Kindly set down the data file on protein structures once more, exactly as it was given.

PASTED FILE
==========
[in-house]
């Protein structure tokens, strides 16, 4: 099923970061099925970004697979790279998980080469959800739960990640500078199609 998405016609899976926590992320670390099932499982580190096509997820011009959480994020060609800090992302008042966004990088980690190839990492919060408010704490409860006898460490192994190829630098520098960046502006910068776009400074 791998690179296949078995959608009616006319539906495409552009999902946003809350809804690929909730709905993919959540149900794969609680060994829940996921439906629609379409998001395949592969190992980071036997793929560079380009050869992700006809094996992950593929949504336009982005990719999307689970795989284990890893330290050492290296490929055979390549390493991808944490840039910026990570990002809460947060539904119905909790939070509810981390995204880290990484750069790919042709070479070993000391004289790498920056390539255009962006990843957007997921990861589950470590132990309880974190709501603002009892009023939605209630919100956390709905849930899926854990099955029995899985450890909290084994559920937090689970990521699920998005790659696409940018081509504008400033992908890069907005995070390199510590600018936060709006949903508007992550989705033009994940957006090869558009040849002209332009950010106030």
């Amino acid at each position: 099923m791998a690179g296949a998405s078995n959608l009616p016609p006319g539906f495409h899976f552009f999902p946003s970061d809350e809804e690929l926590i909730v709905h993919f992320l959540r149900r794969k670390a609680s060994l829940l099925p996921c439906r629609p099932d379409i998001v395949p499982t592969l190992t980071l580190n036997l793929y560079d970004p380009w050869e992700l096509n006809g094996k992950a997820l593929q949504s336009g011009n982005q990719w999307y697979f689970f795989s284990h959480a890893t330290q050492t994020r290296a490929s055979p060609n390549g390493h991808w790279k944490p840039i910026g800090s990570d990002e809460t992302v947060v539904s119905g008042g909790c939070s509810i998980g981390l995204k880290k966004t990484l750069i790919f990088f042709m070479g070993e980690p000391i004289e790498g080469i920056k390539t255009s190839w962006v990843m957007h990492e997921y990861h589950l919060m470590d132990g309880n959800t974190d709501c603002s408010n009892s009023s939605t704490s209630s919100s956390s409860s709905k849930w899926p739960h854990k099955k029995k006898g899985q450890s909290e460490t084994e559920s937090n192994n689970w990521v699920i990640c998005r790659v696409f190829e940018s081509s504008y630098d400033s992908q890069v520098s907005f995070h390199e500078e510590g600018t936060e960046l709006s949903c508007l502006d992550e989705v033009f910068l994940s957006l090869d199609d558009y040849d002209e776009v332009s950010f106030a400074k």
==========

[in-house]
């Protein structure tokens, strides 16, 4: 099923970061099925970004697979790279998980080469959800739960990640500078199609 998405016609899976926590992320670390099932499982580190096509997820011009959480994020060609800090992302008042966004990088980690190839990492919060408010704490409860006898460490192994190829630098520098960046502006910068776009400074 791998690179296949078995959608009616006319539906495409552009999902946003809350809804690929909730709905993919959540149900794969609680060994829940996921439906629609379409998001395949592969190992980071036997793929560079380009050869992700006809094996992950593929949504336009982005990719999307689970795989284990890893330290050492290296490929055979390549390493991808944490840039910026990570990002809460947060539904119905909790939070509810981390995204880290990484750069790919042709070479070993000391004289790498920056390539255009962006990843957007997921990861589950470590132990309880974190709501603002009892009023939605209630919100956390709905849930899926854990099955029995899985450890909290084994559920937090689970990521699920998005790659696409940018081509504008400033992908890069907005995070390199510590600018936060709006949903508007992550989705033009994940957006090869558009040849002209332009950010106030």
């Amino acid at each position: 099923m791998a690179g296949a998405s078995n959608l009616p016609p006319g539906f495409h899976f552009f999902p946003s970061d809350e809804e690929l926590i909730v709905h993919f992320l959540r149900r794969k670390a609680s060994l829940l099925p996921c439906r629609p099932d379409i998001v395949p499982t592969l190992t980071l580190n036997l793929y560079d970004p380009w050869e992700l096509n006809g094996k992950a997820l593929q949504s336009g011009n982005q990719w999307y697979f689970f795989s284990h959480a890893t330290q050492t994020r290296a490929s055979p060609n390549g390493h991808w790279k944490p840039i910026g800090s990570d990002e809460t992302v947060v539904s119905g008042g909790c939070s509810i998980g981390l995204k880290k966004t990484l750069i790919f990088f042709m070479g070993e980690p000391i004289e790498g080469i920056k390539t255009s190839w962006v990843m957007h990492e997921y990861h589950l919060m470590d132990g309880n959800t974190d709501c603002s408010n009892s009023s939605t704490s209630s919100s956390s409860s709905k849930w899926p739960h854990k099955k029995k006898g899985q450890s909290e460490t084994e559920s937090n192994n689970w990521v699920i990640c998005r790659v696409f190829e940018s081509s504008y630098d400033s992908q890069v520098s907005f995070h390199e500078e510590g600018t936060e960046l709006s949903c508007l502006d992550e989705v033009f910068l994940s957006l090869d199609d558009y040849d002209e776009v332009s950010f106030a400074k």